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Is Investing College Education Risky?

  • Stacey H. Chen

    (SUNY at Albany)

Attending college seems to be a profitable and affordable investment in the US. Nevertheless, a number of academically talented young people still hesitate to attend college. This puzzle motivates this paper to test for whether college education is a risky investment. To measure the riskiness of college attendance, I estimate the risk differential in earnings between college attendees and high school graduates. This paper copes with selection bias problems and distinguishes permanent earnings risk from transitory earnings risks. Evidence indicates that investing in a four-year college education is indeed risky, suggesting that, under certain circumstances, the riskiness of college attendance is an important factor in the schooling choice.

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Paper provided by EconWPA in its series Labor and Demography with number 0202001.

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Date of creation: 03 Feb 2002
Date of revision:
Handle: RePEc:wpa:wuwpla:0202001
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  1. Daron Acemoglu & Jorn-Steffen Pischke, 2001. "Changes in the wage structure, family income, and children's education," LSE Research Online Documents on Economics 2471, London School of Economics and Political Science, LSE Library.
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  8. Costas Meghir & MÃ¥rten Palme, 1999. "Assessing the effect of schooling on earnings using a social experiment," IFS Working Papers W99/10, Institute for Fiscal Studies.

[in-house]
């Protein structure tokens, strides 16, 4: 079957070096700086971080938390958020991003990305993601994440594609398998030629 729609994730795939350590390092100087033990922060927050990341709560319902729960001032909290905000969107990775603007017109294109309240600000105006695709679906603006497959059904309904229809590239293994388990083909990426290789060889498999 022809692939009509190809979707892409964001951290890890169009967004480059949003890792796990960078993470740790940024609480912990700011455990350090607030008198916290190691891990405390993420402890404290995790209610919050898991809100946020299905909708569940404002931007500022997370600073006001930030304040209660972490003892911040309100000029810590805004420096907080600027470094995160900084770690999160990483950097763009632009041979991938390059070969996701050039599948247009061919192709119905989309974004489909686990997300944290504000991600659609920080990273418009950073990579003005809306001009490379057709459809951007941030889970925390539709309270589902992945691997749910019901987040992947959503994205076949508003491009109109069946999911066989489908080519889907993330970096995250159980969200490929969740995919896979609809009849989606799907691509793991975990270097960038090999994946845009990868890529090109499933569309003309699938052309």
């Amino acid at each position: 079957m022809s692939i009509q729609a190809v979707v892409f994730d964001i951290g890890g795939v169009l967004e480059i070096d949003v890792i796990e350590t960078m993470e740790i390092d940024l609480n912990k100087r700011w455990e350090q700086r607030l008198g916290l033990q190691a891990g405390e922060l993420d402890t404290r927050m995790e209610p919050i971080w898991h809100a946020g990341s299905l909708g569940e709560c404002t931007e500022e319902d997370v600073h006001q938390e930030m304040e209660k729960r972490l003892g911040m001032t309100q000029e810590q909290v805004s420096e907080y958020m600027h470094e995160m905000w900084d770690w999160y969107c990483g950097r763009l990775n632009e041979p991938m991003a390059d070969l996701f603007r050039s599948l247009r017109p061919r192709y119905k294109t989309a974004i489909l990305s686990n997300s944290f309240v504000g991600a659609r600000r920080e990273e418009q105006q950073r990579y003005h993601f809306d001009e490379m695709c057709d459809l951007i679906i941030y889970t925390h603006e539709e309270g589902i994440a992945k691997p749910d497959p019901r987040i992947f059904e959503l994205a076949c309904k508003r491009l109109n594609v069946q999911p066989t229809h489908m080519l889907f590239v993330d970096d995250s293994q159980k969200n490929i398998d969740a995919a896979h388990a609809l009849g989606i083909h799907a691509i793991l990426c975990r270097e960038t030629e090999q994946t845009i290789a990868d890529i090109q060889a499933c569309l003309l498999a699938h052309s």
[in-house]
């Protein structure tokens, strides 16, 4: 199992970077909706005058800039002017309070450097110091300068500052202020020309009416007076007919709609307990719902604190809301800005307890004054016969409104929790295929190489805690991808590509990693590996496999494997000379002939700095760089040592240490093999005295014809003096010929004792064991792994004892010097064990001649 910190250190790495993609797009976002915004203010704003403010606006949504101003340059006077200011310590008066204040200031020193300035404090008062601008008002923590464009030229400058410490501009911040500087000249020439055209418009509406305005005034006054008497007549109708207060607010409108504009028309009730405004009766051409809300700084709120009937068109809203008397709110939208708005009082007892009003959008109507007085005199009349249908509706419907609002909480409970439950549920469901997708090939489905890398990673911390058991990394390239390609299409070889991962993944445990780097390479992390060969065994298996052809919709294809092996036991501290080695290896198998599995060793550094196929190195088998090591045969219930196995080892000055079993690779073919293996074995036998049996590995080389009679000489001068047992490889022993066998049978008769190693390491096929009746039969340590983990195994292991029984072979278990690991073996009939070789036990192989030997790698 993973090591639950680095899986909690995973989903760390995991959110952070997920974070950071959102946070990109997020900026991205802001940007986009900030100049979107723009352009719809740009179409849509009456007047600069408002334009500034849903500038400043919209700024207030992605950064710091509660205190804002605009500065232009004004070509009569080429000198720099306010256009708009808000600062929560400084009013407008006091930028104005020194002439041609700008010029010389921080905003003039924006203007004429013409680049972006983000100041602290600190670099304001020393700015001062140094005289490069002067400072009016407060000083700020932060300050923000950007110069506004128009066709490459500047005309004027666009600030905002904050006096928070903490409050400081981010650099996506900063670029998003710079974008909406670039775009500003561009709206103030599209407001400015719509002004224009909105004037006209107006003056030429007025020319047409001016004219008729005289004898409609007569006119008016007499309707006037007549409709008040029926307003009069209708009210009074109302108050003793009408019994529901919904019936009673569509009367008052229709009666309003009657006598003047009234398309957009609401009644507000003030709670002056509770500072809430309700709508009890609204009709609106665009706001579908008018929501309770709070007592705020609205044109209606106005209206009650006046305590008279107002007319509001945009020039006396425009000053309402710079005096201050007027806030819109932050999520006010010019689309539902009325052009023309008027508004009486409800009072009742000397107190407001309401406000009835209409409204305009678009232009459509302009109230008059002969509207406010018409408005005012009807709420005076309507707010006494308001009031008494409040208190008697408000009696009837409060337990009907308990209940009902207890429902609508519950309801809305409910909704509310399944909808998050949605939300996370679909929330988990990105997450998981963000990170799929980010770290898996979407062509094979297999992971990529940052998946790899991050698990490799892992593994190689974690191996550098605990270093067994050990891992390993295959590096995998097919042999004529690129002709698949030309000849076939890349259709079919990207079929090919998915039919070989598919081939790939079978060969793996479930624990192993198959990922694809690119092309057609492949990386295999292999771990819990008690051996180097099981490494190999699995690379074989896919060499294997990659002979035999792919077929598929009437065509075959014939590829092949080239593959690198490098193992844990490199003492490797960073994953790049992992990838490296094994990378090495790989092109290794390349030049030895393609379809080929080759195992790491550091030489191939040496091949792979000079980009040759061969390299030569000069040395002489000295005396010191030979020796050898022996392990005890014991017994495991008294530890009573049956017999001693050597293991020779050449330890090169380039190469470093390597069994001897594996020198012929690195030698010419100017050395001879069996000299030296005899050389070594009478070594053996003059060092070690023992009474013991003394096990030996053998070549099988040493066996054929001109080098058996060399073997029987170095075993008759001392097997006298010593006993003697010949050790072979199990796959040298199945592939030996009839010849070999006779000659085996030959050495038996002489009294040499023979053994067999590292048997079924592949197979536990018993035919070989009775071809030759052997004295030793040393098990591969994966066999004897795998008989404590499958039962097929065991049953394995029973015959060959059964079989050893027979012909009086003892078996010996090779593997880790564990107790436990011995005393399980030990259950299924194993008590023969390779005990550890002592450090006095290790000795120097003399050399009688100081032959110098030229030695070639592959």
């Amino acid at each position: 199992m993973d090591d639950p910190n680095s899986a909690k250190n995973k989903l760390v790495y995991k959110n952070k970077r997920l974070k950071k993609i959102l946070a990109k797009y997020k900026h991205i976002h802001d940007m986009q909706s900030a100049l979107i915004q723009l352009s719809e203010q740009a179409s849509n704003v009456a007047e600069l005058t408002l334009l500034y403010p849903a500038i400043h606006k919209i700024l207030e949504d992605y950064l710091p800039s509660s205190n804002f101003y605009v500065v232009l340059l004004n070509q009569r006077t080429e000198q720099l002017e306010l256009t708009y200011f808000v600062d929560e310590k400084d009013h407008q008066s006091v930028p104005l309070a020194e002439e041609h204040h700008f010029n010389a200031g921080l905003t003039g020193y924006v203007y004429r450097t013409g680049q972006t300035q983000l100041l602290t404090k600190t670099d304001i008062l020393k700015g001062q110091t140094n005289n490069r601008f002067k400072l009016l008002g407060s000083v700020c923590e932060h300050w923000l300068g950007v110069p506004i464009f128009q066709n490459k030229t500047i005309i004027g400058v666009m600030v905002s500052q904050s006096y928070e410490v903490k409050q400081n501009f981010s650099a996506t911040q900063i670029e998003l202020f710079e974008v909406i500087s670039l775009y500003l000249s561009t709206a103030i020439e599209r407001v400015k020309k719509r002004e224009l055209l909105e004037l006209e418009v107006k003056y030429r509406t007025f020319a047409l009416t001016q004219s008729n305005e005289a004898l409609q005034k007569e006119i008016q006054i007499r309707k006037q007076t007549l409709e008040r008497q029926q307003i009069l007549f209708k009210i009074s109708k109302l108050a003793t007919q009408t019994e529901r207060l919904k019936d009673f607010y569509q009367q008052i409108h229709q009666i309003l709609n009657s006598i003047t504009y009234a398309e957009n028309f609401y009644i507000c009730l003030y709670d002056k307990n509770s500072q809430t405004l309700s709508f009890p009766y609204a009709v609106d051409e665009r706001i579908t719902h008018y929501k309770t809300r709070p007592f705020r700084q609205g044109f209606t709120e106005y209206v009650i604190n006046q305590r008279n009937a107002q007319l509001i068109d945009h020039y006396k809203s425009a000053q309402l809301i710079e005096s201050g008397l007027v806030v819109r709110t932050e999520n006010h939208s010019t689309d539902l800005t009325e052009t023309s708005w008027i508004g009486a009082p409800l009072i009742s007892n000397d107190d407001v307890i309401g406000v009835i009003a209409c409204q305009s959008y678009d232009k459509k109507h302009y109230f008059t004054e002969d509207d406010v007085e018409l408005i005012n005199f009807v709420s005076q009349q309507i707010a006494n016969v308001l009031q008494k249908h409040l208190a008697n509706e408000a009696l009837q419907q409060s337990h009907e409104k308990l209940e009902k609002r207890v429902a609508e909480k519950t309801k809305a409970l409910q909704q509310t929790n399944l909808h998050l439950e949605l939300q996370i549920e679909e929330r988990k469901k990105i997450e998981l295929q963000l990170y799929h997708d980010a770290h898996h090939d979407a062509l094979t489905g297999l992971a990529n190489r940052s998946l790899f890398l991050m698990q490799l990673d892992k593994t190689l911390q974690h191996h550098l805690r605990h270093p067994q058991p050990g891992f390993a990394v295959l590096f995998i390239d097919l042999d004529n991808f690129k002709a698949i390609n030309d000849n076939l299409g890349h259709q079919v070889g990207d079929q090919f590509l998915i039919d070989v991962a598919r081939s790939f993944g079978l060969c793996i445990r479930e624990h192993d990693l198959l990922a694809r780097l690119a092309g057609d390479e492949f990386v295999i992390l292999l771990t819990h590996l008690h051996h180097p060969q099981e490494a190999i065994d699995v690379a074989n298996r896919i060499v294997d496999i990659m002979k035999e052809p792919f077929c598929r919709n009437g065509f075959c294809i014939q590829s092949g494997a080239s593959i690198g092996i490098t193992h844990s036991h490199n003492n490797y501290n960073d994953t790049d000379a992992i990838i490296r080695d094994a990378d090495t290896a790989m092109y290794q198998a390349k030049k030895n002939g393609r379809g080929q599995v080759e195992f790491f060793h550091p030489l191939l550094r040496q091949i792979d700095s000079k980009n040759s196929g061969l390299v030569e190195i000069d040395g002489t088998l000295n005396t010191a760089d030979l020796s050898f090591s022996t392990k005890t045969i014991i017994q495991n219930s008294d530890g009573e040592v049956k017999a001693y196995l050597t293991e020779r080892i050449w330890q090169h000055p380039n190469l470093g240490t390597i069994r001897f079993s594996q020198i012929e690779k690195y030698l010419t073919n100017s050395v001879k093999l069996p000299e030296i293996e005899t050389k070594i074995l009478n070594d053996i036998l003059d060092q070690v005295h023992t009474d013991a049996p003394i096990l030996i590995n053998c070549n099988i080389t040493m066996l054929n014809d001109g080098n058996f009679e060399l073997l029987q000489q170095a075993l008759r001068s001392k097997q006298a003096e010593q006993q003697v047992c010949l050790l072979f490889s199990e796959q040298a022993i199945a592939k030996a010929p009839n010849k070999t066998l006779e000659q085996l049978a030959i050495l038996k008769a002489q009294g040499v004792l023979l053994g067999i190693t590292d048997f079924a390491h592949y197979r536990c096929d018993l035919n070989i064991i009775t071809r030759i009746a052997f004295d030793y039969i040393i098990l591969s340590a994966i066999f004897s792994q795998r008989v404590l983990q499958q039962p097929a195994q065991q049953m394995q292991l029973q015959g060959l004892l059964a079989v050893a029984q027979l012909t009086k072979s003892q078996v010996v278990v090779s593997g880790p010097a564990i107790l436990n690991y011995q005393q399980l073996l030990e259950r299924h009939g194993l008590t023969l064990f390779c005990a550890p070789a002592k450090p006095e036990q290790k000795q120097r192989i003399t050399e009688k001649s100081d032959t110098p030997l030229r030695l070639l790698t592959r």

9. Olson, Lawrence & White, Halbert & Shefrin, H M, 1979. "Optimal Investment in Schooling when Incomes are Risky," Journal of Political Economy, University of Chicago Press, vol. 87(3), pages 522-39, June.
  10. David Card, 1994. "Earnings, Schooling, and Ability Revisited," Working Papers 710, Princeton University, Department of Economics, Industrial Relations Section..
  11. Willis, Robert J & Rosen, Sherwin, 1979. "Education and Self-Selection," Journal of Political Economy, University of Chicago Press, vol. 87(5), pages S7-36, October.
  12. Taber, Christopher R., 2000. "Semiparametric identification and heterogeneity in discrete choice dynamic programming models," Journal of Econometrics, Elsevier, vol. 96(2), pages 201-229, June.
  13. John Shea, 1997. "Does Parents' Money Matter?," NBER Working Papers 6026, National Bureau of Economic Research, Inc.
  14. Joseph G. Altonji, 1991. "The Demand for and Return to Education When Education Outcomes are Uncertain," NBER Working Papers 3714, National Bureau of Economic Research, Inc.
  15. Blundell, Richard & M. Stoker, Thomas, 1999. "Consumption and the timing of income risk," European Economic Review, Elsevier, vol. 43(3), pages 475-507, March.
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